flying through our lives as if we would be
20 something for the next 40 years.
On the 8th Anniversary of the Beginning of the War in Iraq
Today, among many things, I am sure the clouds have
             mislead us . . . as if all we needed
was a little drifting— as if the singing of birds was,
            for example,  selfless.
Even the breeze, with its transparent wing, returns
            with a purpose, innocently enough.
And one argument with the sea is much like another—
            the map to life everlasting
available only as it crumbles daily around the edges
            of the waves, if we believe
the smoldering intimations of dusk . . .  and beneath
            the moon it’s anyone’s guess
if  anything leads back to that old street, a calm light
            burning in the doorway. 
I want to genuflect on the sands, surrender peaceably
            before five kinds of certainty
descend upon me and the sea’s ink sinks in my veins
            spelling out nothing beyond
the implacable chaos of our atoms suspended in some
            doubtful mist, haphazard packets
of light recycled against every airy configuration, each
            invisible high-wire act
we should have felt closer to all along . . . .  So far,
            everything looks as if it’s been
to hell and gone across the Anatolian plains, your childhood
            home, the 20th century, 
a small contentment of dust remaining on the acanthus,
            the cat sleeping under the porch,
a small harbor, boats tethered against the wind, chalk marks
            on a worried blue . . . the yellow
stars hanging above the clothesline, glistening—if there is pity
            in the cosmos, it is not for us.
The Interpretation of Dreams
I don’t know what to think . . .
sitting under the sea-grey acacia,
fog streaming through the gaps
in the pittosporum hedge—
I’ve reached that point
where the Dr. says
a cigar is just a cigar—
I have to give up.
                           Yet in dreams
I come out punching, bobbing
and weaving in 3/4s speed,
a little bounce still left in the legs . . .
and, though well past my prime,
I still take the mound, shaking
rust from the rotator cuff,
and tossing warm-ups find
the arm’s still live enough to burn
a fast ball by the lead-off man,
direct a little chin-music at
the clean-up hitter, then break
off the curve for strikes. . . .
I’m sweating and twisting, rescuing
myself, digging through the residual
ash tugging in the blood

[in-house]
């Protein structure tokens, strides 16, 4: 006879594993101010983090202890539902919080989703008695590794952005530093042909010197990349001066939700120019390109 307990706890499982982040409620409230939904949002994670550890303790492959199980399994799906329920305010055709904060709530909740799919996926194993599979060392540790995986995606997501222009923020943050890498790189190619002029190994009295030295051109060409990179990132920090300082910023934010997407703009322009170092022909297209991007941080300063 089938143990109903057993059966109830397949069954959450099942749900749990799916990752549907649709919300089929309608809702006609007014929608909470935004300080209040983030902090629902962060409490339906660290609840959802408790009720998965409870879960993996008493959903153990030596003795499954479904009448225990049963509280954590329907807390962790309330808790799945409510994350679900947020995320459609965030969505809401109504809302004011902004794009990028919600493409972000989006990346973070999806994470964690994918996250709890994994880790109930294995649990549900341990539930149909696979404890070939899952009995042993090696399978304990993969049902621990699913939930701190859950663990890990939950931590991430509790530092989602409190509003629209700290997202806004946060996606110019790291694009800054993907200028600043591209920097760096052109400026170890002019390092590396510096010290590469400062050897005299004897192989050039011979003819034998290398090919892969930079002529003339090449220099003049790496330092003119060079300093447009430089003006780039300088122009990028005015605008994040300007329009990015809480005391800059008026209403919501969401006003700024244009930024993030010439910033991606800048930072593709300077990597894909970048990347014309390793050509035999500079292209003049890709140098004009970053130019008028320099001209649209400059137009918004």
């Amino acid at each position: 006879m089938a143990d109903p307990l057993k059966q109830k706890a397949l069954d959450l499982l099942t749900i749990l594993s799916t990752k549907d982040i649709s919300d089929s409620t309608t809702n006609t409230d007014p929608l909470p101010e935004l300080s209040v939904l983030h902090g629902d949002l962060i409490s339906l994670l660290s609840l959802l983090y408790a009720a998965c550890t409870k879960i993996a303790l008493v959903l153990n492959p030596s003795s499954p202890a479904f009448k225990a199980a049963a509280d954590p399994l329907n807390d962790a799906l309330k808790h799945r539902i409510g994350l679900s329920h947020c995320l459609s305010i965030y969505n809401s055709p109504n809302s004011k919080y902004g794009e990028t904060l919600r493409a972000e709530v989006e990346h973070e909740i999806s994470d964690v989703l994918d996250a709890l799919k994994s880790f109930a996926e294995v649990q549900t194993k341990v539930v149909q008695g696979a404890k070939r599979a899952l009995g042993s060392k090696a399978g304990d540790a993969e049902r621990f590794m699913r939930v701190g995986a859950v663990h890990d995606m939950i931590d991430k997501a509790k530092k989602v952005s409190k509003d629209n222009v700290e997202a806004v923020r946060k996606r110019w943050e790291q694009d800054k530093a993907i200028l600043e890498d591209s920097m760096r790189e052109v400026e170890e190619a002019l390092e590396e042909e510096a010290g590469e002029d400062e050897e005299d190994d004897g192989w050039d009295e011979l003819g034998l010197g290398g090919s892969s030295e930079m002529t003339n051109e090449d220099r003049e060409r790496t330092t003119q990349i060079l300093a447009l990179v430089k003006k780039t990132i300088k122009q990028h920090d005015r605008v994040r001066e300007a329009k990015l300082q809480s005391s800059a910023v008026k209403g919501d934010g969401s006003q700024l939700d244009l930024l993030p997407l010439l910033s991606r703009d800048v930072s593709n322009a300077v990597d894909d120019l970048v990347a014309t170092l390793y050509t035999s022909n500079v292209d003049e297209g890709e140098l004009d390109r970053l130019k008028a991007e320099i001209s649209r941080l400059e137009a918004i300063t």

for the last decade or so. 
                                       And then
there is the one in which I lift off
the sidewalk and float over
the pines, fifty feet above the tiled
Spanish roofs, the stands of eucalyptus,
then wake feeling half-way relieved,
as if this is a preview of things to come,
as if there is something in fact to come . . . .
Still, I don’t understand why my father
keeps showing up, making the case
that he’s finally self-conscious,
though he must mean “self-aware,”
who was only ever concerned
with himself.  I was happy to let him go
who was never there to begin.  He believed
firmly that the clothes make the man,
and ran up charge accounts
at Silverwoods and Tweeds & Weeds—
Florsheim Imperials, French Cuffs,
a rack of knit ties—while I went
to school with holes in the bottoms
of  my high-top tennies, and my mother
wore one red cloth coat for years.
He believed anyone in a suit,
and that accounted for business partners
who stole him blind, the excesses of
Herbert and J. Edgar Hoover,
the defeats of Adlai Stevenson and
the popularized racism of George Wallace. 
Exceptions were Nikita Khrushchev
and John F. Kennedy, one who hated God
and the other who, as grievously,
was an intellectual—and of course Fidel
was a bad man in his beard and rumpled
socialist fatigues. 
                           My father believed
in The Junior Chamber of Commerce
absolutely, and nominally, but less
actively, in Jesus. He appears
(my father, not Jesus) at various
stages of his life, wearing the snazzy
sport coat and tie of the times to impress
on me he knew what he knew, shaking
his wrist to wind his Rolex, calling attention
to his gold college ring form Humboldt State.
Last time he appeared I launched
three left jabs and a right cross
but connected only with air—
loss of hand speed, leg strength
is the only way I could explain
it to myself as he was an easy target.
I don’t feel things are working out
here—it’s like a TV with only one station
wired in by the state, except perhaps
now that my cat, Cecil B, is coming back
to me. When he was alive, 5 nights out of 7
I was rescuing him from a strange house,
or from the street, keeping him from
skunks, fights with feral toms,
cactus spines, double checking
to be sure I’d not left him
behind—all the predictable
anxieties of daily life
in play, just caring after
my ornery boy.
                          Most nights he slept
next to my head on his own pillow
and we probably shared the same
uneasy streets.  For two months after
he died of cancer, I had no dreams
of him; but now he returns and
I collect him up each night in my arms
and take him home so he can lie by me
and be contented on the couch,
and that seems to have knocked down
10% of the pain of his loss, though
I go around every day conscious
of his absence, wondering what there is
to understand beyond death?